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Pain is managed in a variety of methods, and it can come with numerous unique symptoms all throughout the body.
Certain medications are utilized to heal or manage the associated symptoms depending on the severity and type of pain.
Each person handles pain differently, even if there are specific similarities in the human body. In many instances, people will look to muscle relaxants to help alleviate the pain they’re feeling.
It’s crucial to understand that not all muscle relaxants are the same, nor do they serve the same purpose.
By reading through this article, you’ll learn about the different types of muscle relaxants that are used to deal with essentially any pain you can think of.
Understanding How Pain Works
Regardless of where you feel pain in the body, it’s easy to discern when it’s present, but not all pains feel the same.
Some are easy to manage without the help of medication, but others can be relatively excruciating.
Pain is to be expected throughout life, but when it becomes debilitating, it’s important to seek necessary medical care.
In regard to muscle relaxers, these types of medications come with several use cases. Using muscle relaxants to manage pain isn’t uncommon by any means.
Although they may have a primary focus on various muscles in the body, they can do wonders for alleviating many general pains.
However, some muscle relaxers can be pretty strong and affect your motor functions and even cognitive abilities.
They’re drugs that shouldn’t be taken lightly, which is why it’s essential to understand the most common types and any of the risks that might be associated with them.
Even if you aren’t experiencing pain directly correlated to your muscles, some doctors may still prescribe muscle relaxants to deal with the issue.
Whether you know it or not, many general pains are associated with the muscles in the body, as it doesn’t take much to negatively impact them.
Common Types of Muscle Relaxants
The specific type of muscle relaxant you choose is important, as the makeup of their compounds may not be viable for your particular needs.
Of course, your doctor will provide plenty of insight on this, but it’s a good idea to describe the source of your pain as best as possible.
Some well-known types of muscle relaxants include the following:
- Chlorzoxazone (Lorzone®)
- Metaxalone (Metaxall®, Skelaxin®)
- Carisoprodol (Soma®)
- Orphenadrine (Norflex®)
- Diazepam (Valium®)
- Baclofen (Lioresal®)
Each of these comes with unique benefits that focus on different use cases. They’re a variety of relaxants that focus on skeletal muscle, antispastic, and antispasmodic effects.
Although it’s important to understand how they work, many doctors prescribe them for all types of general pain.
Physical pain can be a tricky health problem to get rid of. Some people deal with it in temporary bursts, while others suffer lifelong consequences where the pain comes and goes consistently.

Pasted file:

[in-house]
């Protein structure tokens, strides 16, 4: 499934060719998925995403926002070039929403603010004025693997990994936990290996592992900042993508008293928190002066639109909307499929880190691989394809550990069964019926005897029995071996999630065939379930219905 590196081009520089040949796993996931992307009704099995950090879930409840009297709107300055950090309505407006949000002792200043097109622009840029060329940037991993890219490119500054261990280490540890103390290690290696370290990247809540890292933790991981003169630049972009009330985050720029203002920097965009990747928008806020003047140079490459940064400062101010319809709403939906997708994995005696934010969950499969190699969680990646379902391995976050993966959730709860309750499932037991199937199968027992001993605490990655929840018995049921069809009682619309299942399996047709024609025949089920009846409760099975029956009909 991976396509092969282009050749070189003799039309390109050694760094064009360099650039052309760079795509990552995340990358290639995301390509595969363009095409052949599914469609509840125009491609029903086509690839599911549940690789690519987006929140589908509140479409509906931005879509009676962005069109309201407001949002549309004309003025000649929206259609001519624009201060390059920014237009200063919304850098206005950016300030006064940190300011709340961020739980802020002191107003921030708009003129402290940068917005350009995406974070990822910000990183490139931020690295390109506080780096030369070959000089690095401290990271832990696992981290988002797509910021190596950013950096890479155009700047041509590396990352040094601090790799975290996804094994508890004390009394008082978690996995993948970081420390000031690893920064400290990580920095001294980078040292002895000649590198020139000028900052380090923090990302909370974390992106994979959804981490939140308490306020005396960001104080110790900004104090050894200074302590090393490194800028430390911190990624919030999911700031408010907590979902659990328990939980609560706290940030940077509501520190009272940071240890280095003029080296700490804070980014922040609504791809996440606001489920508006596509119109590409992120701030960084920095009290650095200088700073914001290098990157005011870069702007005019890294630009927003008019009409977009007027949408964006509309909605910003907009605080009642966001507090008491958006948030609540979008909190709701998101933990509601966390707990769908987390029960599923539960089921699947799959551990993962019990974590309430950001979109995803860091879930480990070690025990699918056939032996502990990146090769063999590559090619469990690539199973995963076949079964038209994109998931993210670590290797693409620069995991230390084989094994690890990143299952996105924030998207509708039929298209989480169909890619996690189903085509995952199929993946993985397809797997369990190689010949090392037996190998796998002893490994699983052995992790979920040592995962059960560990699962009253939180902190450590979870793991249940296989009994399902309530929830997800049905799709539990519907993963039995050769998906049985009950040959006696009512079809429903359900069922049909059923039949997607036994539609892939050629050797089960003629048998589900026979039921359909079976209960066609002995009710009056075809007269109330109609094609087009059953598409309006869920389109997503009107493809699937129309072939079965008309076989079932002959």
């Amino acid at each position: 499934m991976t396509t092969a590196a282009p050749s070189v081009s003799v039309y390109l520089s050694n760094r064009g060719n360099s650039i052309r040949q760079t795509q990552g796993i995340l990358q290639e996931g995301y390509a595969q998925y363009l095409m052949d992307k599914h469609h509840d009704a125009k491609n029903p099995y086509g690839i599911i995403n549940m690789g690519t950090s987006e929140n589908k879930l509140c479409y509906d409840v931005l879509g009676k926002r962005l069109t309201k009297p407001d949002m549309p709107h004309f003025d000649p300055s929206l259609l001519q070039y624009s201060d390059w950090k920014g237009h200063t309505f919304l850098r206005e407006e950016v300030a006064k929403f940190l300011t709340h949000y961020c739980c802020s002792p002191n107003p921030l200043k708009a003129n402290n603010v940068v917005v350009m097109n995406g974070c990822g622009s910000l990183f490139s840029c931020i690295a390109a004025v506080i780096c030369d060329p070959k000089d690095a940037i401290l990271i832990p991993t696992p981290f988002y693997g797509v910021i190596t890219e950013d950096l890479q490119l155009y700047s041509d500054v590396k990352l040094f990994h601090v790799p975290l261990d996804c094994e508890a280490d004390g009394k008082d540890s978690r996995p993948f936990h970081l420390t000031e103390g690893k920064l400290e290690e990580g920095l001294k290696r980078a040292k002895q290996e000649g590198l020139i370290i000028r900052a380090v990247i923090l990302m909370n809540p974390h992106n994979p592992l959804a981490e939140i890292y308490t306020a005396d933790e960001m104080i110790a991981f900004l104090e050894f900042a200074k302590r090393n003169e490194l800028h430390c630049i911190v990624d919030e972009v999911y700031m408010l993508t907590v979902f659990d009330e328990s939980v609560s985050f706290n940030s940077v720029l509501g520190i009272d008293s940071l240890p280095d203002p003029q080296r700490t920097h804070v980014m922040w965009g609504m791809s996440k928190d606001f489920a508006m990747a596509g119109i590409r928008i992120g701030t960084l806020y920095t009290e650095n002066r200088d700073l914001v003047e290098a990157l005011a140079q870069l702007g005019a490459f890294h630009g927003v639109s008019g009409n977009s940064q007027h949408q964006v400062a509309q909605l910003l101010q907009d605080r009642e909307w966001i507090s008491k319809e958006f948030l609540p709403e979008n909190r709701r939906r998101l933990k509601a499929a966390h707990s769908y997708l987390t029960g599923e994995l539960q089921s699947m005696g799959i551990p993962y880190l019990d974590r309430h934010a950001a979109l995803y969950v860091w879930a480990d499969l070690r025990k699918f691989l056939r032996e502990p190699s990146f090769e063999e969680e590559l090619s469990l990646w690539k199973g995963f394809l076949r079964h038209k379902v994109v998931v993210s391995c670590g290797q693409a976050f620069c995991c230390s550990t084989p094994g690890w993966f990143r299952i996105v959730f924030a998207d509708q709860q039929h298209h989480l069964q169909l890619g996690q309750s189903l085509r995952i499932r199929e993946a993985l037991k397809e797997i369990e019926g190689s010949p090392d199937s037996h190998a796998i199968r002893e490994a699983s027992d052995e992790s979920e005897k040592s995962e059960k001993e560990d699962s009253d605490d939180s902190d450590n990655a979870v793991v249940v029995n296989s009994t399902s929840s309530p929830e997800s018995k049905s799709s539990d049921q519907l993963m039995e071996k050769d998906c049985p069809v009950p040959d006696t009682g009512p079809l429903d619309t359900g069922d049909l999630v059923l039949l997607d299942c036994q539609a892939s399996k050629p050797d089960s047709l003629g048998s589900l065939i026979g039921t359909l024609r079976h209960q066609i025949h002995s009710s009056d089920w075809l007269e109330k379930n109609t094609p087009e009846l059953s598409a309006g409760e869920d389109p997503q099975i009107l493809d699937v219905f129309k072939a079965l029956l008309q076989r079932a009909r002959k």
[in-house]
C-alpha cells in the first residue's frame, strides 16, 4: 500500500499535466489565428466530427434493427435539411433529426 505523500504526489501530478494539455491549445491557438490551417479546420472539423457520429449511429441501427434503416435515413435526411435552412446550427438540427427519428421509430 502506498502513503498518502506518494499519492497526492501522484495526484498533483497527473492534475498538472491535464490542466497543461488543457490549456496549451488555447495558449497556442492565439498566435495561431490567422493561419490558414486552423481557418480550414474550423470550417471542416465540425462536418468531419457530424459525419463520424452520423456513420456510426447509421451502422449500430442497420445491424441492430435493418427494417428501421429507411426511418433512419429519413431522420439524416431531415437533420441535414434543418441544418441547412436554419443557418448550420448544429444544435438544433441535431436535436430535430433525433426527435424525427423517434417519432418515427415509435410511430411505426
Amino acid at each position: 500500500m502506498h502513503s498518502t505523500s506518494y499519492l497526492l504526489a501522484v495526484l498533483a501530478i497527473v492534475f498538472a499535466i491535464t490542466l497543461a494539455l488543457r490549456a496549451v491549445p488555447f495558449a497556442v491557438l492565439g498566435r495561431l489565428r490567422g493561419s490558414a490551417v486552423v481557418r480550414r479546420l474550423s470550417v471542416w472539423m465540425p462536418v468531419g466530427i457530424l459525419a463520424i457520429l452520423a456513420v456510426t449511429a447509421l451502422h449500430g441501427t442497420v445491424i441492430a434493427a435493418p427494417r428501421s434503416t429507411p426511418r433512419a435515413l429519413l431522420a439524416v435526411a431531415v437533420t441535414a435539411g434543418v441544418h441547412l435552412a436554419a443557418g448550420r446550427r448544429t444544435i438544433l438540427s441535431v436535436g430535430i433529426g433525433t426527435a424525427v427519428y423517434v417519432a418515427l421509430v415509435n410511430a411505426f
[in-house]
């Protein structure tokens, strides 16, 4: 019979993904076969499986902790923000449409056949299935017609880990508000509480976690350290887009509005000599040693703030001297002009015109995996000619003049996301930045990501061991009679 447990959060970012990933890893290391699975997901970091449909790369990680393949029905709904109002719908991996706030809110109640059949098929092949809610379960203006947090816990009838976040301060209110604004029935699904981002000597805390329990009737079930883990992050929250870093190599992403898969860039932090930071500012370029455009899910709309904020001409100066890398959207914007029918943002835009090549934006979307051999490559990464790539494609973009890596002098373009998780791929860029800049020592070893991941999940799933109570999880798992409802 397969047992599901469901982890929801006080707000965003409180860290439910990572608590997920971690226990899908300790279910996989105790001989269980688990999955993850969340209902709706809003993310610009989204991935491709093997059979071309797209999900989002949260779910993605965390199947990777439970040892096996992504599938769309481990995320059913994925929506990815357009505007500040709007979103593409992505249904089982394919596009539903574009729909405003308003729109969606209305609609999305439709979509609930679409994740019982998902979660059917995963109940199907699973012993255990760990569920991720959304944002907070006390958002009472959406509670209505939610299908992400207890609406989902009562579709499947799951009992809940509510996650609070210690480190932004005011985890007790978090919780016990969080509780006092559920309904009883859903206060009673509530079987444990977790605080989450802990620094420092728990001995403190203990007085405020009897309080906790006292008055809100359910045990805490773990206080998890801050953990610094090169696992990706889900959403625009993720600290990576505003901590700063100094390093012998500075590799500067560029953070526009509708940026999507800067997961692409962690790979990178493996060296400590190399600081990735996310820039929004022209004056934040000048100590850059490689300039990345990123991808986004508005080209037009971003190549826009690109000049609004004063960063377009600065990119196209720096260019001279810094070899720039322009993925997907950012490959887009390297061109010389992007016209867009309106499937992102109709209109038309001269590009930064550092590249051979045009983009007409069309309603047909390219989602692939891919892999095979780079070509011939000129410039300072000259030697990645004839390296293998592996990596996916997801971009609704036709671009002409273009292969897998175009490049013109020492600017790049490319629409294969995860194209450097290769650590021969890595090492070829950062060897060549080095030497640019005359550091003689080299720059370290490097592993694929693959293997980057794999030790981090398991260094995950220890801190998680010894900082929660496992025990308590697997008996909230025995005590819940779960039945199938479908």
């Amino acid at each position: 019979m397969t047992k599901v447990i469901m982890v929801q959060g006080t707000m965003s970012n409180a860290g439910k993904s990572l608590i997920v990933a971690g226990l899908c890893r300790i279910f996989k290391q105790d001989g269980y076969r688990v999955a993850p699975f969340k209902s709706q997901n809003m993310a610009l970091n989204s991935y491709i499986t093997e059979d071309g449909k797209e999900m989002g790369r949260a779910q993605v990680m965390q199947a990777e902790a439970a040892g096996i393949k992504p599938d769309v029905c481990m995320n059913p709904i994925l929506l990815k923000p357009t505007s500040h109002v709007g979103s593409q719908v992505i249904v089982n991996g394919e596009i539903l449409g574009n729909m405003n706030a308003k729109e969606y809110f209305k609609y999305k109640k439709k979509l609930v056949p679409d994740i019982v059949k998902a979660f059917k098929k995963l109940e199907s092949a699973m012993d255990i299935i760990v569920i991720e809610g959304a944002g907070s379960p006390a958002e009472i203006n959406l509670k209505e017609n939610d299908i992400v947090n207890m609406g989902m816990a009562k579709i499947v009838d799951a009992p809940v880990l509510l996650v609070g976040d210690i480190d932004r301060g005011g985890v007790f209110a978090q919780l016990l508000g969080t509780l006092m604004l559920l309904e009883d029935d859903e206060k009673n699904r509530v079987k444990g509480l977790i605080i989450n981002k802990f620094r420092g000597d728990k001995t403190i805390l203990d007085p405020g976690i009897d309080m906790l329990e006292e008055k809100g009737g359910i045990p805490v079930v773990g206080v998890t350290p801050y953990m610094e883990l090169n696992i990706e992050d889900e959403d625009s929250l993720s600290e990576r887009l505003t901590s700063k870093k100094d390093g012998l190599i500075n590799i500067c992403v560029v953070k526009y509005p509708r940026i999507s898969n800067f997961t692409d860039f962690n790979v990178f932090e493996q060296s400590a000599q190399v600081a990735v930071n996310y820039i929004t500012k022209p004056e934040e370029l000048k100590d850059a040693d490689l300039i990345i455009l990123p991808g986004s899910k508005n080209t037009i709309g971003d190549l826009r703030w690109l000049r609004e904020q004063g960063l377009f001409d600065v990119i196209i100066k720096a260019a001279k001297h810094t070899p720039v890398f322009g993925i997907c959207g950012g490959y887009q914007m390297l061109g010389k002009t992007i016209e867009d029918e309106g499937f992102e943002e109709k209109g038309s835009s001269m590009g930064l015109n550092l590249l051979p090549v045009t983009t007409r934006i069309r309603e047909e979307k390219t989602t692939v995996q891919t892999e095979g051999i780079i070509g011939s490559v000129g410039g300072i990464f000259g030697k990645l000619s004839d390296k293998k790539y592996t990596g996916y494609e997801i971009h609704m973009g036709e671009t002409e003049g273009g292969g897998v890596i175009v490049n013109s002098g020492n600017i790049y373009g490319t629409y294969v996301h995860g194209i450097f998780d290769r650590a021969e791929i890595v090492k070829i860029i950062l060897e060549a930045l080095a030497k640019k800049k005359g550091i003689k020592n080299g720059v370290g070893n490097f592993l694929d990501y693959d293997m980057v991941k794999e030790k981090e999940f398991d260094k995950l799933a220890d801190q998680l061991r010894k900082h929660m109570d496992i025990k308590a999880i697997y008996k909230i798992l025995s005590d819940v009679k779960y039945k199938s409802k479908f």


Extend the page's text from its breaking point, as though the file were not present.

Some muscle relaxants are only meant to be used in the short term.
As common as they may seem, becoming reliant on them isn’t always beneficial.
Managing bodily and muscle pain can include a variety of treatments, with muscle relaxants helping patients deal with everyday life.
However, it isn’t always as easy as taking the pills on a schedule and feeling immediate relief.
As with any prescription drug, muscle relaxants can pose a number of health risks that patients have to consider.
What are the Risk Factors?
Some muscle relaxants come with more side effects than others. Even if you get used to the effects of the medication, this doesn’t mean the side effects warrant long-term use.
In nearly every circumstance, each person will have a different experience regarding the presence of side effects from muscle relaxants.
Common side effects of muscle relaxants include:
- Dry mouth
- General fatigue
Although some of these symptoms may seem relatively minor, they can actually affect your quality of life in more ways than one. Muscle relaxants are known to do just that, relax the body.
This particular sensation can make it challenging to drive heavy machinery or handle everyday tasks you’re used to.
None of this should be overlooked when taking muscle relaxers, as it can lead to more health concerns than what you started with.
The side effects mentioned above are quite general, but there’s also a chance of more severe side effects for some people.
It’s also important to consider that certain health factors may make a patient ineligible for a muscle relaxant prescription.
The Bottom Line
Muscle relaxers may come with a wide variety of health considerations, but that doesn’t mean you should write them off as a solution.
In any case, if you’re dealing with any type of pain, you have several popular muscle relaxants to choose from.
There’s plenty of data to back up their efficacy, and your doctor will be able to help you manage the dosage and which prescription is right for your particular circumstance.